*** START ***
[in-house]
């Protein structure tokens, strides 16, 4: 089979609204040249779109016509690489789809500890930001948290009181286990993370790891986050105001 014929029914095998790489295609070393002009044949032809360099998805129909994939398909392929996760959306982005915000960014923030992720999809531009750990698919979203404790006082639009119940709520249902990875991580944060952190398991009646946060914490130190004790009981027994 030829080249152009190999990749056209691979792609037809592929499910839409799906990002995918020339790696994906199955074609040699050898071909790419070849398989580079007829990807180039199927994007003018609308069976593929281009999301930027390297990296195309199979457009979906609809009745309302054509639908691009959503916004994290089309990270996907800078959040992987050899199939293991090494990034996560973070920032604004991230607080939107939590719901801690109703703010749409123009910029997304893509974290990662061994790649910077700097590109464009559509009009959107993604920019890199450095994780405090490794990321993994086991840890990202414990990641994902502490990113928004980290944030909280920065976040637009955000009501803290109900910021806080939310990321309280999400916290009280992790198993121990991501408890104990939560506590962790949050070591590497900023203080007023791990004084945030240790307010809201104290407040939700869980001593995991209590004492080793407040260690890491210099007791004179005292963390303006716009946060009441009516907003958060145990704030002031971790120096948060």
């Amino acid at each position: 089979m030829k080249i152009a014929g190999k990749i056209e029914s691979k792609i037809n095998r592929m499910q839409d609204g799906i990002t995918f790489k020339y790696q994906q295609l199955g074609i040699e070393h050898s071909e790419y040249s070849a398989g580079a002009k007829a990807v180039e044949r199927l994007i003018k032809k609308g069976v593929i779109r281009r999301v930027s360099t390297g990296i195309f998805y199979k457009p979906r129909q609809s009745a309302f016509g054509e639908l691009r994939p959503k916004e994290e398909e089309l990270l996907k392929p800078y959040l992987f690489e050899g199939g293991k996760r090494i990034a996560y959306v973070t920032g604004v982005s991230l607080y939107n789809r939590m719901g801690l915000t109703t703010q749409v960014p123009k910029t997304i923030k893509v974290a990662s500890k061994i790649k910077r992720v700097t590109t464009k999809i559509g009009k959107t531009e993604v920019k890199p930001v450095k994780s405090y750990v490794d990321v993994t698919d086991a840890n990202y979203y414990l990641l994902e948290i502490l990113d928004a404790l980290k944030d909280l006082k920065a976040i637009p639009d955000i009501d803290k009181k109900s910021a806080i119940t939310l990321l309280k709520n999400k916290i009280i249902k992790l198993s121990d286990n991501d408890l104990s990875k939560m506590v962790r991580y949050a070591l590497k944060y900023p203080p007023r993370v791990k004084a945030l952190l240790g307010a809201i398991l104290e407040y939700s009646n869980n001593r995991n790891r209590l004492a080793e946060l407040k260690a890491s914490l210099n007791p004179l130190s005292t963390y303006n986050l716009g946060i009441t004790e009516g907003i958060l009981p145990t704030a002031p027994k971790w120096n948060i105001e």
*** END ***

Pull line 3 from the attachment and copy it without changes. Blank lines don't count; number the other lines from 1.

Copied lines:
């Amino acid at each position: 089979m030829k080249i152009a014929g190999k990749i056209e029914s691979k792609i037809n095998r592929m499910q839409d609204g799906i990002t995918f790489k020339y790696q994906q295609l199955g074609i040699e070393h050898s071909e790419y040249s070849a398989g580079a002009k007829a990807v180039e044949r199927l994007i003018k032809k609308g069976v593929i779109r281009r999301v930027s360099t390297g990296i195309f998805y199979k457009p979906r129909q609809s009745a309302f016509g054509e639908l691009r994939p959503k916004e994290e398909e089309l990270l996907k392929p800078y959040l992987f690489e050899g199939g293991k996760r090494i990034a996560y959306v973070t920032g604004v982005s991230l607080y939107n789809r939590m719901g801690l915000t109703t703010q749409v960014p123009k910029t997304i923030k893509v974290a990662s500890k061994i790649k910077r992720v700097t590109t464009k999809i559509g009009k959107t531009e993604v920019k890199p930001v450095k994780s405090y750990v490794d990321v993994t698919d086991a840890n990202y979203y414990l990641l994902e948290i502490l990113d928004a404790l980290k944030d909280l006082k920065a976040i637009p639009d955000i009501d803290k009181k109900s910021a806080i119940t939310l990321l309280k709520n999400k916290i009280i249902k992790l198993s121990d286990n991501d408890l104990s990875k939560m506590v962790r991580y949050a070591l590497k944060y900023p203080p007023r993370v791990k004084a945030l952190l240790g307010a809201i398991l104290e407040y939700s009646n869980n001593r995991n790891r209590l004492a080793e946060l407040k260690a890491s914490l210099n007791p004179l130190s005292t963390y303006n986050l716009g946060i009441t004790e009516g907003i958060l009981p145990t704030a002031p027994k971790w120096n948060i105001e």